Viktor Filinkov, an antifascist political prisoner serving 7-year sentence has been moved to a basement cell, apparently as a punishment for sitting on his bed during day time.
Filinkov was one of the defentants in “The Network” case. According to the Russian state authorities, “the Network” was an “anarchist terrorist community” set up in May 2015 with the aim to overthrow the Russian regime by “establishing combat groups and recruiting individuals who shared their anarchist ideology.”
Filinkov, who takes keen interest in robotics and computer programming, has been accused of volunteering to be the group’s “radioman.” Additionally, he allegedely “supplied members with communications devices,” taught them encryption, “recruited other individuals, discussed and planned crimes during meetings, attended classes on tactics, reconnaissance, sabotage, and combat, and the use of weapons and explosive devices, and acquired the knowledge necessary in extreme circumstances and combat conditions.” Filinkov denies all charges and states that he does not understand them.
Filinkov was arrested on the above bogus charges in January 2018 and subsequently subjected to torture in order to extract a confession. In June 2020, he was sentenced to 7 years in the general regime prison colony. He is now serving his sentence in SIZO-1 prison facilicity in the city of Kirov in western Russia.
During a recent meeting with his lawyer, Yevgenia Kulakova, Filinkov said that he had been transferred to the basement cell due to a conflict with the guards. According to Yevgenia, the conflict situation arose due to the fact that the convicts sat in the cell during the day on prison beds, which is prohibited according to the “Internal Regulations of Correctional Institutions” (TAP).
Filinkov shared a cell equipped with two sitting spaces with six other people, and that was the reason for the breach of the Internal Regulations. Yevgenia Kulakova said: “As Viktor told me, there are only two benches for seven people in the Kirov SIZO-1 cell, which can accommodate only two people. During meals, people are forced to take turns. The Kirov SIZO-1 is not equipped with everything necessary to comply with the TAP, but this is required from the prisoners.”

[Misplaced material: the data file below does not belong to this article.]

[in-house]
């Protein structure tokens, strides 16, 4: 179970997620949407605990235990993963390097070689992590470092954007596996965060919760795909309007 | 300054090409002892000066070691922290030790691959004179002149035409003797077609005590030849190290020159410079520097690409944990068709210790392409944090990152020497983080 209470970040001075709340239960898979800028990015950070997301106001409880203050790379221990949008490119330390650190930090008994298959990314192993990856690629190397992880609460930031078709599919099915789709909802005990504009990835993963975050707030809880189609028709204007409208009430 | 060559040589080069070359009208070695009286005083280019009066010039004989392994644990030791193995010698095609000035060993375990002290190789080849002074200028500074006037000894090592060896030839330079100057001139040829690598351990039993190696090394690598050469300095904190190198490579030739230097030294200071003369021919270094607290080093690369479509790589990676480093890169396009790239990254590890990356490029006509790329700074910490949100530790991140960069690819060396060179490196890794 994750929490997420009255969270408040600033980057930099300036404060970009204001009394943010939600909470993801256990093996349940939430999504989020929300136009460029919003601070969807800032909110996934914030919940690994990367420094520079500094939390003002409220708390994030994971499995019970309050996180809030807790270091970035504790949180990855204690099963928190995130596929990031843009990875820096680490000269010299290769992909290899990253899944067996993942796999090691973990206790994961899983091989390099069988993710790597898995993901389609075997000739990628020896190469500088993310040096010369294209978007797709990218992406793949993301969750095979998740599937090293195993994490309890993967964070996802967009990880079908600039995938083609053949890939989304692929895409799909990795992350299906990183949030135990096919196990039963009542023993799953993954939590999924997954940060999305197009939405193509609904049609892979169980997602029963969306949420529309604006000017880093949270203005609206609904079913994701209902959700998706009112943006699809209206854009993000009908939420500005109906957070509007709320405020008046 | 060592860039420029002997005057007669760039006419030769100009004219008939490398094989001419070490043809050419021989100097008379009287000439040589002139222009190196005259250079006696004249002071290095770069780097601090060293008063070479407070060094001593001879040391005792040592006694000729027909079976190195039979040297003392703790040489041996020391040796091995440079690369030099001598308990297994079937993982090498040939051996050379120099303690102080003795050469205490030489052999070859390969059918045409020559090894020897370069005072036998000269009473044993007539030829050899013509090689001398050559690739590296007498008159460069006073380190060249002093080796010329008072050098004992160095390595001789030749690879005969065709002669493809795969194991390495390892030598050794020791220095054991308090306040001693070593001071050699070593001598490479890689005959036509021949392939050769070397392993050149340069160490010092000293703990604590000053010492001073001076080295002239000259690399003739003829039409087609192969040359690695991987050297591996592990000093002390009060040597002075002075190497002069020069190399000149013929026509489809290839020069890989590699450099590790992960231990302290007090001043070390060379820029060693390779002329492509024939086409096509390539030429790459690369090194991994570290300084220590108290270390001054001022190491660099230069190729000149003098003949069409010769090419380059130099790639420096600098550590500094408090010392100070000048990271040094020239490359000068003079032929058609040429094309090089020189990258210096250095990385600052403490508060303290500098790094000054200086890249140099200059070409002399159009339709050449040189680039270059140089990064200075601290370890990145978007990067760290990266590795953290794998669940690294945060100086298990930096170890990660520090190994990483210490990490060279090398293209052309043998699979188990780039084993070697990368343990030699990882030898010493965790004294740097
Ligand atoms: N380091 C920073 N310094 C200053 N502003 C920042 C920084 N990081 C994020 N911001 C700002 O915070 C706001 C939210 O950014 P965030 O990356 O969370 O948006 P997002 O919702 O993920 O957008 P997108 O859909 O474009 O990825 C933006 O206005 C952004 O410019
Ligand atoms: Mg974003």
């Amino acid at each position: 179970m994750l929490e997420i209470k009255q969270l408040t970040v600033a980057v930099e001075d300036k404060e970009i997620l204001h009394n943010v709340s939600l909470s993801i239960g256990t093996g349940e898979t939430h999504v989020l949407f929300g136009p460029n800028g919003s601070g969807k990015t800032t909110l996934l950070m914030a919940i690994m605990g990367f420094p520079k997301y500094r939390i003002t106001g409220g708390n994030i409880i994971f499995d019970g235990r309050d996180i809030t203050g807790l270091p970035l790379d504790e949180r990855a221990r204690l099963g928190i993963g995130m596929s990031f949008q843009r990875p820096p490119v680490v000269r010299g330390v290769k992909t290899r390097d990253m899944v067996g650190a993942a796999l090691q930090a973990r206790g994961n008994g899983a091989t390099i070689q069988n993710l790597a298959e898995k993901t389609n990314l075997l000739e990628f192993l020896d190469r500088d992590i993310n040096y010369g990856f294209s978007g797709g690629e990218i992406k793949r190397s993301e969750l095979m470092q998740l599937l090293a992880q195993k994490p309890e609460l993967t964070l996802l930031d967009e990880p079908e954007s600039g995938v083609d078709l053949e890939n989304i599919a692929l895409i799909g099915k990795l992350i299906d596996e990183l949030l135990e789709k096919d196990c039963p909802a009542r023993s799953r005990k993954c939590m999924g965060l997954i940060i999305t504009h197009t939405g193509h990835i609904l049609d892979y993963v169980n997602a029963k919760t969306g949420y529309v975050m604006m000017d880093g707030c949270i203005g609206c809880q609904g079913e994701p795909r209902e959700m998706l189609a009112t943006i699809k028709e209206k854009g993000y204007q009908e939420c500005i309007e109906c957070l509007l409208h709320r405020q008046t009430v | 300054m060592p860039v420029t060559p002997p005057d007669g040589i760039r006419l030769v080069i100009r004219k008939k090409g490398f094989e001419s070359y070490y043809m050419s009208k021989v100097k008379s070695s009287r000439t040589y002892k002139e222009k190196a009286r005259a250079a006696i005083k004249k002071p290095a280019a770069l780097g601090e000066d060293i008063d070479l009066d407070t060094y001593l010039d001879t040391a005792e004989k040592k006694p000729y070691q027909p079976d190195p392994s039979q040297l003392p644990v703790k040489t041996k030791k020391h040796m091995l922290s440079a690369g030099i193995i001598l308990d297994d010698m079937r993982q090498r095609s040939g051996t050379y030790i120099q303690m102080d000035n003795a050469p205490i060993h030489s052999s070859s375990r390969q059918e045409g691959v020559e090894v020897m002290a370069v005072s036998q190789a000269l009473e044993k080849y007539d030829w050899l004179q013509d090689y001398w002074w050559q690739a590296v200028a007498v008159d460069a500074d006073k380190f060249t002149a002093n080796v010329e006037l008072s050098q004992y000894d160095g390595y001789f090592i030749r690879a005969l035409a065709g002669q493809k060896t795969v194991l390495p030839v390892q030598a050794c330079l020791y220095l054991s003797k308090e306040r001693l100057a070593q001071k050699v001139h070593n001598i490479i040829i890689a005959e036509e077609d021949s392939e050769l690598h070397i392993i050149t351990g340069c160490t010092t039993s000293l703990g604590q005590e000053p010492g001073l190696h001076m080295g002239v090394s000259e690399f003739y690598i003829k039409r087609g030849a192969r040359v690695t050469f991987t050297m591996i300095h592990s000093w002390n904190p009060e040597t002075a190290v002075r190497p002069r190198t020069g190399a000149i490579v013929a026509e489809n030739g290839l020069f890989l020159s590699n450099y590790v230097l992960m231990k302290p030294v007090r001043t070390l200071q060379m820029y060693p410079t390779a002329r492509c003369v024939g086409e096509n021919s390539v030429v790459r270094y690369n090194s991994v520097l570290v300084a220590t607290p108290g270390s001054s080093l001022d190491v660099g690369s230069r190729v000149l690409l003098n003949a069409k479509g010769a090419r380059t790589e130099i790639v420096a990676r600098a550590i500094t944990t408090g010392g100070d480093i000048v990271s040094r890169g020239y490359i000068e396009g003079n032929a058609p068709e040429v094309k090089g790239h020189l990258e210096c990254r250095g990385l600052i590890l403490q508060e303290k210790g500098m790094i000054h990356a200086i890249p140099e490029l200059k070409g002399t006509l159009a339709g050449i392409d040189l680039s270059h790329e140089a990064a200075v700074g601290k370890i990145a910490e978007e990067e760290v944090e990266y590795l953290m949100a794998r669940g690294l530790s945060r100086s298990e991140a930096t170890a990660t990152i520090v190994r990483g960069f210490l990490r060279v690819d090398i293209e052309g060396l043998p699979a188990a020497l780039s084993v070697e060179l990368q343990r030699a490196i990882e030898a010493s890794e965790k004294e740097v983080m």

After repeated refusal to obey the TAP demands, about ten officers entered the cell, one carrying a stun gun. Two prisoners were then removed from the cell and informed that they are being taken for a “”professional conversation” in the prison’s special block. The remaining five, including Viktor Filinkov, were taken to a cell in the basement, accompanied by an employee who was rattling with the stun gun.
The place where the prisoners were brought is a seven-seater cell. It has a window at ground level, a wooden floor, a vaulted ceiling, at the highest point you can reach the ceiling with your hand. This cell is dirty, humid and infested by flies and cockroaches. As an additional punishment, Filinkov and his cell-mates were barred from calling home. They were also informed that if they protest their prison conditions again, they will be moved to even more squalid cell.
We encourage support and solidarity for the antifascists and anarchists who have been tortured and imprisoned in Russia. Here is how you can help:
- Donate money to the Anarchist Black Cross in Moscow via PayPal ([email protected]). Make sure to specify your donation is earmarked for “Rupression.”
- Spread the word about the Network Case aka the Penza-Petersburg “terrorism” case. You can find more information about the case and in-depth articles translated into English on this website (see below), rupression.com
- Organize solidarity events where you live to raise money and awareness for the plight of the tortured Penza and Petersburg antifascists. Go to the website It’s Going Down to find printable posters and flyers you can download. You can also read more about the case there.
- If you have the time and means to design, produce, and sell solidarity merchandise, please write to [email protected].
- Write letters and postcards to the prisoners. Letters and postcards must be written in Russian or translated into Russian. You can find the addresses of the prisoners #support” target=”_blank” rel=”nofollow”>here.
- Share news stories across social networks beyond Russia.
- Design a solidarity postcard that can be printed and used by others to send messages of support to the prisoners. Send your ideas to [email protected].
- Write letters of support to the prisoners’ loved ones via [email protected].
- Translate the articles and information at rupression.com and this website into languages other than Russian and English, and publish your translations on social media and your own websites and blogs.